The Internet Before the wave of inflation

The Internet Before the wave of inflation

Price release for A1 could mean price increase for all Austrians […]

While inflation was already close to 6% in February anyway, since the Russian invasion of Ukraine, skyrocketing energy prices have also been added, and rising wheat prices are worrying many people. Now the Internet in Austria is also facing a wave of inflation. Specifically: the Internet providers are expected to increase the tariffs in the foreseeable future – but not voluntarily. Because there is a deregulation of A1 Telekom Austria, which should lead to higher prices for all others.

The background: Most Internet providers have to use the existing Internet lines of A1, because it is often not possible to set up their own infrastructure. As a result, A1 enjoys a de facto monopoly position in large parts of Austria and has so far had to make it available to other providers at regulated prices, similar to electricity and gas networks.

ISPA President Harald Kapper: “Affordable Internet is a basic need – price release would be paid by end customers”

Whether A1 continues to have this monopoly position is reviewed every five years by the competent regulatory authority, the Telekom Control Commission (TKK). Surprisingly, a report by the authority came to the conclusion that A1 would no longer have a dominant position in parts of Austria, especially in the big cities. This is also justified by the fact that there was already sufficient competition from mobile broadband. This ignores the fact that mobile broadband cannot technically meet the increased demands of home office and video streaming, among other things, and thus fails as a real compensation on the market. A second report published last week therefore even proposes deregulation across Austria, i.e. A1 will then massively increase the prices for the use of its infrastructure by other providers throughout Austria, as their new draft contracts show.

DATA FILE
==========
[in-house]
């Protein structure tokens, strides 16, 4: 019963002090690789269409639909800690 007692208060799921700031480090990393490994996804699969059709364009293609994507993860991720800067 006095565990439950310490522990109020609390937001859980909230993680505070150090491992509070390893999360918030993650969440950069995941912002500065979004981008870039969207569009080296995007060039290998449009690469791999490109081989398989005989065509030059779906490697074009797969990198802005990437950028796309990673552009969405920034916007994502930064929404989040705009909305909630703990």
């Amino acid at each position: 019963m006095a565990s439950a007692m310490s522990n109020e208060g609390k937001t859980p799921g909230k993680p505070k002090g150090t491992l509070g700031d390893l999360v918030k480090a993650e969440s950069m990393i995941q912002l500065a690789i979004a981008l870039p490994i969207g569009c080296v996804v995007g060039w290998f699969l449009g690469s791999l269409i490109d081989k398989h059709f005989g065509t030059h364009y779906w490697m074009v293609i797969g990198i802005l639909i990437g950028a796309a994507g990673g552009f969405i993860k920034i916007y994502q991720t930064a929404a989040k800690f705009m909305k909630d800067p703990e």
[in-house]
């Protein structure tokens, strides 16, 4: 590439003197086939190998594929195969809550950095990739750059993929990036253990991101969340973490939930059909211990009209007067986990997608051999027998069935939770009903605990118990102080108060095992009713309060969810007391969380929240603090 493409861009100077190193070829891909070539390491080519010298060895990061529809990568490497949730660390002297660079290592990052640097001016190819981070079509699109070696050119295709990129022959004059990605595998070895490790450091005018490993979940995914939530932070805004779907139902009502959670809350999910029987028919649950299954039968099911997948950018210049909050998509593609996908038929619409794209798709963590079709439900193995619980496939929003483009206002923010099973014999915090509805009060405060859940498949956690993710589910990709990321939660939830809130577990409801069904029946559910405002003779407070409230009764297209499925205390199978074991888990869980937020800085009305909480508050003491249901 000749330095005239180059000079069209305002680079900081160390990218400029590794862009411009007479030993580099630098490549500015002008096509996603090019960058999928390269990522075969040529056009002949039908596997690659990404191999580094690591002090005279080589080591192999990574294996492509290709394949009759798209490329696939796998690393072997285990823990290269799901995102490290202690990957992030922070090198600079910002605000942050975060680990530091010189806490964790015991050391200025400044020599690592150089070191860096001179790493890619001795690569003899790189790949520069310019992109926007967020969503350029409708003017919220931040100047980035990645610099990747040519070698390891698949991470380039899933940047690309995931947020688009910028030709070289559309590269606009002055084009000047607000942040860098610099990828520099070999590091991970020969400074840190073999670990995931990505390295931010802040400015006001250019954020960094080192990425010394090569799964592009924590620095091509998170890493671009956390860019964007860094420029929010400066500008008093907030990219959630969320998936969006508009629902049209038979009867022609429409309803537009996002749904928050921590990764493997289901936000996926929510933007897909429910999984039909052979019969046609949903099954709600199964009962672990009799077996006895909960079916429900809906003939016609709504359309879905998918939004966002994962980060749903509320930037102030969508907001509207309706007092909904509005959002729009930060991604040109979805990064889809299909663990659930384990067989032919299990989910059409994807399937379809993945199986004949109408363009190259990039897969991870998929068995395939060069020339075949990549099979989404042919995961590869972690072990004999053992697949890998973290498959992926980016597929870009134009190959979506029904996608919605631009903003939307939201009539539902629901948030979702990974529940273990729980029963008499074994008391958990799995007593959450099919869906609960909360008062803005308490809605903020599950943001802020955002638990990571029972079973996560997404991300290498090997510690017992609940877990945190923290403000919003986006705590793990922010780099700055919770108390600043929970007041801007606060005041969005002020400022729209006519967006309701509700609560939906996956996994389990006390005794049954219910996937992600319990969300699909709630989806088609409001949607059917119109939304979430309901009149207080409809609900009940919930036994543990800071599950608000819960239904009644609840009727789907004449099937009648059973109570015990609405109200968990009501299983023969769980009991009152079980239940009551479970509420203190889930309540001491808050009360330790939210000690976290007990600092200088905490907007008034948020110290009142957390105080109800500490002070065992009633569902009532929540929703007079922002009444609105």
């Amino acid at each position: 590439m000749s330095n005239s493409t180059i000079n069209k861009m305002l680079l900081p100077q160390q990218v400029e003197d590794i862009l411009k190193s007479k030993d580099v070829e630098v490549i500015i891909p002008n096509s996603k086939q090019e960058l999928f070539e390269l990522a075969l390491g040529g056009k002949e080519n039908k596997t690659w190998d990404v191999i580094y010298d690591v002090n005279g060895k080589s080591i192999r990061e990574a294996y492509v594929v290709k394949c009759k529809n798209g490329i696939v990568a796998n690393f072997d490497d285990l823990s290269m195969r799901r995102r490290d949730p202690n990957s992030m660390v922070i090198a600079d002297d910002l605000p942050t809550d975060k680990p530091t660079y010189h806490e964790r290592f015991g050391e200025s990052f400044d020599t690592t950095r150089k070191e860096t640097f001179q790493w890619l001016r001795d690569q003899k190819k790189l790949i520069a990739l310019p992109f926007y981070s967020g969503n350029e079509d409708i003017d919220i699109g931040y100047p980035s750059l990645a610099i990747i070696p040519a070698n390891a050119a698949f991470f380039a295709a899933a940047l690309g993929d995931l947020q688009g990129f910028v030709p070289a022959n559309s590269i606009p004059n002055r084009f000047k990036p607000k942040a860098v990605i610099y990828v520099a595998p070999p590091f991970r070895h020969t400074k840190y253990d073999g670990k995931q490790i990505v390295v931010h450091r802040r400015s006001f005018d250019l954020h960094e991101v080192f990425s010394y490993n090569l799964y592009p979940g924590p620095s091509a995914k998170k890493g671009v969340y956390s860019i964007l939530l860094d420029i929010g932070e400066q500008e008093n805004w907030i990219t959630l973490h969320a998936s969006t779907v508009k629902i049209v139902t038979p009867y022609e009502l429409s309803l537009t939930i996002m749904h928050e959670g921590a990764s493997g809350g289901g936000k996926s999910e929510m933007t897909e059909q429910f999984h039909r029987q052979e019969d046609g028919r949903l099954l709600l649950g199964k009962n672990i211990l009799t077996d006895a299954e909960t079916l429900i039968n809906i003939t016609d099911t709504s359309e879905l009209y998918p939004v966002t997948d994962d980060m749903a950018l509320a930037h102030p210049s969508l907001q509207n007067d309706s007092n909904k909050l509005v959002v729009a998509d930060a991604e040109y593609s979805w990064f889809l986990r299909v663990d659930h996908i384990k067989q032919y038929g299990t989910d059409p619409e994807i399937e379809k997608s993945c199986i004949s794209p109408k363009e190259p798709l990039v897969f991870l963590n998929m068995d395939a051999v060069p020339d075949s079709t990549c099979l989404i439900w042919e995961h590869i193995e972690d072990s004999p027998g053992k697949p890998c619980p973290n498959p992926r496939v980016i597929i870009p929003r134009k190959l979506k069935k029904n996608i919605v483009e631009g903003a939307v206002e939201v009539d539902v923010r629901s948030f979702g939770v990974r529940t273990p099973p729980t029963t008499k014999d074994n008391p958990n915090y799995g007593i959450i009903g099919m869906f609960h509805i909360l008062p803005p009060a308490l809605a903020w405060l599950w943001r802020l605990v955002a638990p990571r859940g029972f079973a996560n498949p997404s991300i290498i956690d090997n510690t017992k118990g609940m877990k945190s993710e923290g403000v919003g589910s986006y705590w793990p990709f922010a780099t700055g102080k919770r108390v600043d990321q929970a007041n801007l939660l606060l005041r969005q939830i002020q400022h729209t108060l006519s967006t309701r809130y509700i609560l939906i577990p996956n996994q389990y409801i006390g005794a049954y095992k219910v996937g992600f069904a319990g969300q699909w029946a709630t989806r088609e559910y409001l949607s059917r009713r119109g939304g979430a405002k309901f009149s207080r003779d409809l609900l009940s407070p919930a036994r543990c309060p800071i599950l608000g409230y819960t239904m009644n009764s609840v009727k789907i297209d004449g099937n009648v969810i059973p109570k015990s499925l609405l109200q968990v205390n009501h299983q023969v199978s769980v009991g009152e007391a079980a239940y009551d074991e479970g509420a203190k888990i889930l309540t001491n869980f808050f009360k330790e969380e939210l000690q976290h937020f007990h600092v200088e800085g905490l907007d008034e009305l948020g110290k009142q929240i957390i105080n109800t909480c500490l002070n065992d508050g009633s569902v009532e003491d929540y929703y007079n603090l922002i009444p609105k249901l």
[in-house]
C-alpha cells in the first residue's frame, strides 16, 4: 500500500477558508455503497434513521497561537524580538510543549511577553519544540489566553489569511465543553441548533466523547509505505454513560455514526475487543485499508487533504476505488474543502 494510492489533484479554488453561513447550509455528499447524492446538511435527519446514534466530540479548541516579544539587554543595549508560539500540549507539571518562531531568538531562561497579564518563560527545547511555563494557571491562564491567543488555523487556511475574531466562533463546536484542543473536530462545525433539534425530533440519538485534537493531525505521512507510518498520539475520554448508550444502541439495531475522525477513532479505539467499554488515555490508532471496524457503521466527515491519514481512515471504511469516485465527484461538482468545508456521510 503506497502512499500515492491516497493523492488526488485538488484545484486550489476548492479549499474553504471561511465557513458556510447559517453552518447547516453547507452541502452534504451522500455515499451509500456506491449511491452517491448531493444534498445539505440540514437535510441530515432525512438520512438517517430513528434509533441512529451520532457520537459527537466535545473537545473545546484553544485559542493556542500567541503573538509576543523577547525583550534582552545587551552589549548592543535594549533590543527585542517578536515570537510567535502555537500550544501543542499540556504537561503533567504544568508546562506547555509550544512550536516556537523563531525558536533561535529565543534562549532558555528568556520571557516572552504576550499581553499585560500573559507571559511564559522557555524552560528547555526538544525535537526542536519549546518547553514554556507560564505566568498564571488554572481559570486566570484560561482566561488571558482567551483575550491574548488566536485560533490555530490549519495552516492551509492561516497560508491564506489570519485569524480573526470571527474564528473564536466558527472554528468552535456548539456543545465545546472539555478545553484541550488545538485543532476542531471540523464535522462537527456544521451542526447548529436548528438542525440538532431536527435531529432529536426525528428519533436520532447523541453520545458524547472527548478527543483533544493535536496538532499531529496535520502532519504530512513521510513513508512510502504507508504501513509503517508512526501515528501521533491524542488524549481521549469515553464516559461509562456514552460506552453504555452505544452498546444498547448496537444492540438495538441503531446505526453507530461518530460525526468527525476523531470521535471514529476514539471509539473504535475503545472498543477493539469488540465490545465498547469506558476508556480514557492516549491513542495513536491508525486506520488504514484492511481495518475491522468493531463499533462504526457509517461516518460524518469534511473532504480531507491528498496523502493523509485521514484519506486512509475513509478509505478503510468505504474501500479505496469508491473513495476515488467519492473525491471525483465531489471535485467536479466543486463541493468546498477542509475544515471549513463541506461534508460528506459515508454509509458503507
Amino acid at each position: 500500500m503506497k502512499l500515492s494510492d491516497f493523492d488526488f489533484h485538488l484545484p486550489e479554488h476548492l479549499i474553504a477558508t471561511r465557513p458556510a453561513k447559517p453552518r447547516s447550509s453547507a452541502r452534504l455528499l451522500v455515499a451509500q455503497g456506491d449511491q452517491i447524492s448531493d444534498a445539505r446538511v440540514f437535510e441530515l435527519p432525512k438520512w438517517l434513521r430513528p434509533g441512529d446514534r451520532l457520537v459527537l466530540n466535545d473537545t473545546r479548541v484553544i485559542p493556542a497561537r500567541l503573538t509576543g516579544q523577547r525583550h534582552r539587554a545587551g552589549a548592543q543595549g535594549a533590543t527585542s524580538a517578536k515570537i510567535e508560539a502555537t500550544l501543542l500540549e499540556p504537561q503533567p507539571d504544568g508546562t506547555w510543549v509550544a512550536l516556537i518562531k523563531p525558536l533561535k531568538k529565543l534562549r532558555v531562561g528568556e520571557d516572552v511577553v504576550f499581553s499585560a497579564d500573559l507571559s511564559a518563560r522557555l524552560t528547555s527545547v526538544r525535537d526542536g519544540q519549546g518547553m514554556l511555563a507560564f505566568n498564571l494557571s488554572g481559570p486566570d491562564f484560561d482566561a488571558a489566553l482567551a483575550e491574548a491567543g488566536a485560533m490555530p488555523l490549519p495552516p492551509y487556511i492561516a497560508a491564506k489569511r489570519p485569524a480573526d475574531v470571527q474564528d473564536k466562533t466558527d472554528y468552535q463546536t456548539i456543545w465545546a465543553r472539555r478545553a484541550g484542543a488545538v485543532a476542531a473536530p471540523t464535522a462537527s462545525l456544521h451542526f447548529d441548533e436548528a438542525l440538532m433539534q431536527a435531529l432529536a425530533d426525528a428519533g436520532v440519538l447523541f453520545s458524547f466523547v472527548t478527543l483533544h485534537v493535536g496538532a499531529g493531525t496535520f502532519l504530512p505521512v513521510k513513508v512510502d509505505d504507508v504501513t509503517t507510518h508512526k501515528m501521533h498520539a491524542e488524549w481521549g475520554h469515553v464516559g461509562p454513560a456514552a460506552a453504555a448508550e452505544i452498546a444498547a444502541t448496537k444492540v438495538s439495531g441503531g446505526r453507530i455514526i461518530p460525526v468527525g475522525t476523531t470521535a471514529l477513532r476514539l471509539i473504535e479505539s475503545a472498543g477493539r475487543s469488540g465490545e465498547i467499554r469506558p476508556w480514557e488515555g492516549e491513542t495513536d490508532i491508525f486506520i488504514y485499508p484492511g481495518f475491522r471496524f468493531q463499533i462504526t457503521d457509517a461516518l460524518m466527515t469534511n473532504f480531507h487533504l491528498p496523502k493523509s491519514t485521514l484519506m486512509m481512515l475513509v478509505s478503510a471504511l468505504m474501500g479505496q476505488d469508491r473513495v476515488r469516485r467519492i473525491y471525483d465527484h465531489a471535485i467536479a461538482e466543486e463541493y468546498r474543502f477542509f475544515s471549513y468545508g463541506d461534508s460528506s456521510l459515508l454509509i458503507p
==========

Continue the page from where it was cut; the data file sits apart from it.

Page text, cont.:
“Of course, the Internet providers cannot work at a loss and must then pass on these prices to their customers,” explains Harald Kapper, President of ISPA. “Affordable Internet access is a basic need for many people today. In recent years, we have seen what this means: exchange with family and friends, access to vital information and, last but not least, hundreds of thousands of workplaces in the home office. Deregulation is not an end in itself. Giving A1 a free hand as a quasi-monopolist in large parts of Austria ultimately only means more profits for A1, to the detriment of domestic small and medium-sized enterprises and paid for by end customers. The construction of this infrastructure was originally paid for by the state, so the citizens are asked to pay twice here! We therefore demand that the TKK act in the interests of the customers and that A1 remains regulated.“

*ISPA – Internet Service Providers Austria is the umbrella organization of the Austrian Internet industry. It was founded in 1997 as a registered association and represents around 220 members from the areas of access, content and services, among others, to politics, administration and other bodies. The aim of ISPA is the promotion of the Internet and the communication of market participants with each other.

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